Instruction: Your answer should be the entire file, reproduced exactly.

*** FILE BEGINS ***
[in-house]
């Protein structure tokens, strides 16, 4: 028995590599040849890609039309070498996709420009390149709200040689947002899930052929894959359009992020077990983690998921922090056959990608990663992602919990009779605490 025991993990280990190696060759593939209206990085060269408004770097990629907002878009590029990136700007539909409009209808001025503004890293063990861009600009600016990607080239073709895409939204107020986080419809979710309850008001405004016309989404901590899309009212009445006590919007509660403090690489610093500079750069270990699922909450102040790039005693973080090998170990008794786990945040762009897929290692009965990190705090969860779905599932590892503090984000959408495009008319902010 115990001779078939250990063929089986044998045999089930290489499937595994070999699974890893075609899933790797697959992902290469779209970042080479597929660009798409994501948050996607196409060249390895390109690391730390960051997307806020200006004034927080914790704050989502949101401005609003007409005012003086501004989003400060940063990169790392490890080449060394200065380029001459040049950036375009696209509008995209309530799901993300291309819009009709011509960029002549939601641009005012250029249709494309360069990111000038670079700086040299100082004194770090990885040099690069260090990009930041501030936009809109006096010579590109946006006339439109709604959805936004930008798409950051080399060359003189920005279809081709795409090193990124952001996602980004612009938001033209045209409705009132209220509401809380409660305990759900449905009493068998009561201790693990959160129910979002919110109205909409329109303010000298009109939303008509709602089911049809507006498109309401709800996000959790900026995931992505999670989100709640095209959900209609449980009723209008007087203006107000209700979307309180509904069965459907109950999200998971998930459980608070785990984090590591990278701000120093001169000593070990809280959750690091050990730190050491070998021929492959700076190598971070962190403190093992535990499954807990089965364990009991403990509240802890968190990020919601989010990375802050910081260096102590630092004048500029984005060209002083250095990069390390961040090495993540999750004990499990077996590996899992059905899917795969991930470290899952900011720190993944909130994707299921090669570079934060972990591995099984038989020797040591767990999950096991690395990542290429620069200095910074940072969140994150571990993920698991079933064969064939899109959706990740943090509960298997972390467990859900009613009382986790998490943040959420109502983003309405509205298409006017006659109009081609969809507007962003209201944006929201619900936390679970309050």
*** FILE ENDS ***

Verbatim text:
[in-house]
């Protein structure tokens, strides 16, 4: 028995590599040849890609039309070498996709420009390149709200040689947002899930052929894959359009992020077990983690998921922090056959990608990663992602919990009779605490 025991993990280990190696060759593939209206990085060269408004770097990629907002878009590029990136700007539909409009209808001025503004890293063990861009600009600016990607080239073709895409939204107020986080419809979710309850008001405004016309989404901590899309009212009445006590919007509660403090690489610093500079750069270990699922909450102040790039005693973080090998170990008794786990945040762009897929290692009965990190705090969860779905599932590892503090984000959408495009008319902010 115990001779078939250990063929089986044998045999089930290489499937595994070999699974890893075609899933790797697959992902290469779209970042080479597929660009798409994501948050996607196409060249390895390109690391730390960051997307806020200006004034927080914790704050989502949101401005609003007409005012003086501004989003400060940063990169790392490890080449060394200065380029001459040049950036375009696209509008995209309530799901993300291309819009009709011509960029002549939601641009005012250029249709494309360069990111000038670079700086040299100082004194770090990885040099690069260090990009930041501030936009809109006096010579590109946006006339439109709604959805936004930008798409950051080399060359003189920005279809081709795409090193990124952001996602980004612009938001033209045209409705009132209220509401809380409660305990759900449905009493068998009561201790693990959160129910979002919110109205909409329109303010000298009109939303008509709602089911049809507006498109309401709800996000959790900026995931992505999670989100709640095209959900209609449980009723209008007087203006107000209700979307309180509904069965459907109950999200998971998930459980608070785990984090590591990278701000120093001169000593070990809280959750690091050990730190050491070998021929492959700076190598971070962190403190093992535990499954807990089965364990009991403990509240802890968190990020919601989010990375802050910081260096102590630092004048500029984005060209002083250095990069390390961040090495993540999750004990499990077996590996899992059905899917795969991930470290899952900011720190993944909130994707299921090669570079934060972990591995099984038989020797040591767990999950096991690395990542290429620069200095910074940072969140994150571990993920698991079933064969064939899109959706990740943090509960298997972390467990859900009613009382986790998490943040959420109502983003309405509205298409006017006659109009081609969809507007962003209201944006929201619900936390679970309050």